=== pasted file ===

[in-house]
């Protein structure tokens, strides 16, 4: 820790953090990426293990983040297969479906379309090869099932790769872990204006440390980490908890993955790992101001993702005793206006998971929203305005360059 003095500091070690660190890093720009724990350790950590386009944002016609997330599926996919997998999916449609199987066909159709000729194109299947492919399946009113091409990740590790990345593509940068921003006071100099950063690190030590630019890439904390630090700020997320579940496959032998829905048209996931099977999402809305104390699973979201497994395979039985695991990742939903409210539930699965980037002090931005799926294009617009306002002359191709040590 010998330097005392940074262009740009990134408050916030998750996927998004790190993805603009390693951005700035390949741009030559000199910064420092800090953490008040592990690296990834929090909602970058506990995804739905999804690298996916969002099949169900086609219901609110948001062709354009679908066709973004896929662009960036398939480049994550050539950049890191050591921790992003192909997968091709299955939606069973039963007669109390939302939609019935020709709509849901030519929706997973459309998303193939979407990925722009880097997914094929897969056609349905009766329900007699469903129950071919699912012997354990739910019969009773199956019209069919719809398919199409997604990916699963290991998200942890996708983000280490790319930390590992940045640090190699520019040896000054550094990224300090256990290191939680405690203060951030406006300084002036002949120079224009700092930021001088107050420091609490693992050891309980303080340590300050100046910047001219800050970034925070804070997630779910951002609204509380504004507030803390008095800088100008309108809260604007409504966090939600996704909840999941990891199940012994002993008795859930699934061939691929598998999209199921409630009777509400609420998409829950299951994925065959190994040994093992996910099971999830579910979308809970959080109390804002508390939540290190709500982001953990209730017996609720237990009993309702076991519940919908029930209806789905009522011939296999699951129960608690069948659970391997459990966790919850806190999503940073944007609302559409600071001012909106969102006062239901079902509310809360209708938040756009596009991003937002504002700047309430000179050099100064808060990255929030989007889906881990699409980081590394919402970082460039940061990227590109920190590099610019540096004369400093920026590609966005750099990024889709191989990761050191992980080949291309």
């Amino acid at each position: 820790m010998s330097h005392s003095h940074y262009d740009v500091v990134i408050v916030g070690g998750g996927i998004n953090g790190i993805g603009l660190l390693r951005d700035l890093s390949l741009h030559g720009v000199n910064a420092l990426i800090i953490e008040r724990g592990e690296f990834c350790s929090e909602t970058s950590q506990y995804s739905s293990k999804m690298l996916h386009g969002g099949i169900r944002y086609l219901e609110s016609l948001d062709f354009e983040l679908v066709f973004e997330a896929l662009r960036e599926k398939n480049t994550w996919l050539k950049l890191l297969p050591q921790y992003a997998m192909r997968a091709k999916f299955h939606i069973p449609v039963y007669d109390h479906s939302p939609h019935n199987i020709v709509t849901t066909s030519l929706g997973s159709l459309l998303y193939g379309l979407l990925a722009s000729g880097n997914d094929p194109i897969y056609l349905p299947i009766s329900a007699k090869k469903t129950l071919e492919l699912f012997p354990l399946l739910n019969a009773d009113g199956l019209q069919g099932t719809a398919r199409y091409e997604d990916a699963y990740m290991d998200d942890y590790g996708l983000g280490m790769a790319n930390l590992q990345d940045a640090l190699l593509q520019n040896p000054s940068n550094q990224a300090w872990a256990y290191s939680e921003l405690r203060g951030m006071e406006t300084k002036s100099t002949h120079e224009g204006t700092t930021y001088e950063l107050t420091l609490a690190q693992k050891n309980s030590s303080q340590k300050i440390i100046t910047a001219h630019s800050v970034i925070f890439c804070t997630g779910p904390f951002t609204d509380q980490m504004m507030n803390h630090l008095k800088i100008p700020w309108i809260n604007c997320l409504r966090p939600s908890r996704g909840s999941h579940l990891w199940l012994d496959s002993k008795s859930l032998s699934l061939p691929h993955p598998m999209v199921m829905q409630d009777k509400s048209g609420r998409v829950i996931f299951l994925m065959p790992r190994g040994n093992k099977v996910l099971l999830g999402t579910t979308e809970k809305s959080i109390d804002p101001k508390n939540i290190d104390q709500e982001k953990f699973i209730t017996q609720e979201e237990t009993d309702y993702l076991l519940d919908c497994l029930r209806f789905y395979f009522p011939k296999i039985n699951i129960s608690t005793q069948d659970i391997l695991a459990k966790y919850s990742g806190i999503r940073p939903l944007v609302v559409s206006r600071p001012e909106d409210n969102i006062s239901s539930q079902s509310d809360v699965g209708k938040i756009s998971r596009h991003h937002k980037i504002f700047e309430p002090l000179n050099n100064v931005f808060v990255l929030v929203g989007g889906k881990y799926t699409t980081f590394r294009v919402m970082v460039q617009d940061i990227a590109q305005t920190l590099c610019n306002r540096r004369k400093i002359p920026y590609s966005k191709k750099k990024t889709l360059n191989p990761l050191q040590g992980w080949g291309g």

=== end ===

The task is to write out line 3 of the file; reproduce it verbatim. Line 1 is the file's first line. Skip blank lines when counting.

């Amino acid at each position: 820790m010998s330097h005392s003095h940074y262009d740009v500091v990134i408050v916030g070690g998750g996927i998004n953090g790190i993805g603009l660190l390693r951005d700035l890093s390949l741009h030559g720009v000199n910064a420092l990426i800090i953490e008040r724990g592990e690296f990834c350790s929090e909602t970058s950590q506990y995804s739905s293990k999804m690298l996916h386009g969002g099949i169900r944002y086609l219901e609110s016609l948001d062709f354009e983040l679908v066709f973004e997330a896929l662009r960036e599926k398939n480049t994550w996919l050539k950049l890191l297969p050591q921790y992003a997998m192909r997968a091709k999916f299955h939606i069973p449609v039963y007669d109390h479906s939302p939609h019935n199987i020709v709509t849901t066909s030519l929706g997973s159709l459309l998303y193939g379309l979407l990925a722009s000729g880097n997914d094929p194109i897969y056609l349905p299947i009766s329900a007699k090869k469903t129950l071919e492919l699912f012997p354990l399946l739910n019969a009773d009113g199956l019209q069919g099932t719809a398919r199409y091409e997604d990916a699963y990740m290991d998200d942890y590790g996708l983000g280490m790769a790319n930390l590992q990345d940045a640090l190699l593509q520019n040896p000054s940068n550094q990224a300090w872990a256990y290191s939680e921003l405690r203060g951030m006071e406006t300084k002036s100099t002949h120079e224009g204006t700092t930021y001088e950063l107050t420091l609490a690190q693992k050891n309980s030590s303080q340590k300050i440390i100046t910047a001219h630019s800050v970034i925070f890439c804070t997630g779910p904390f951002t609204d509380q980490m504004m507030n803390h630090l008095k800088i100008p700020w309108i809260n604007c997320l409504r966090p939600s908890r996704g909840s999941h579940l990891w199940l012994d496959s002993k008795s859930l032998s699934l061939p691929h993955p598998m999209v199921m829905q409630d009777k509400s048209g609420r998409v829950i996931f299951l994925m065959p790992r190994g040994n093992k099977v996910l099971l999830g999402t579910t979308e809970k809305s959080i109390d804002p101001k508390n939540i290190d104390q709500e982001k953990f699973i209730t017996q609720e979201e237990t009993d309702y993702l076991l519940d919908c497994l029930r209806f789905y395979f009522p011939k296999i039985n699951i129960s608690t005793q069948d659970i391997l695991a459990k966790y919850s990742g806190i999503r940073p939903l944007v609302v559409s206006r600071p001012e909106d409210n969102i006062s239901s539930q079902s509310d809360v699965g209708k938040i756009s998971r596009h991003h937002k980037i504002f700047e309430p002090l000179n050099n100064v931005f808060v990255l929030v929203g989007g889906k881990y799926t699409t980081f590394r294009v919402m970082v460039q617009d940061i990227a590109q305005t920190l590099c610019n306002r540096r004369k400093i002359p920026y590609s966005k191709k750099k990024t889709l360059n191989p990761l050191q040590g992980w080949g291309g």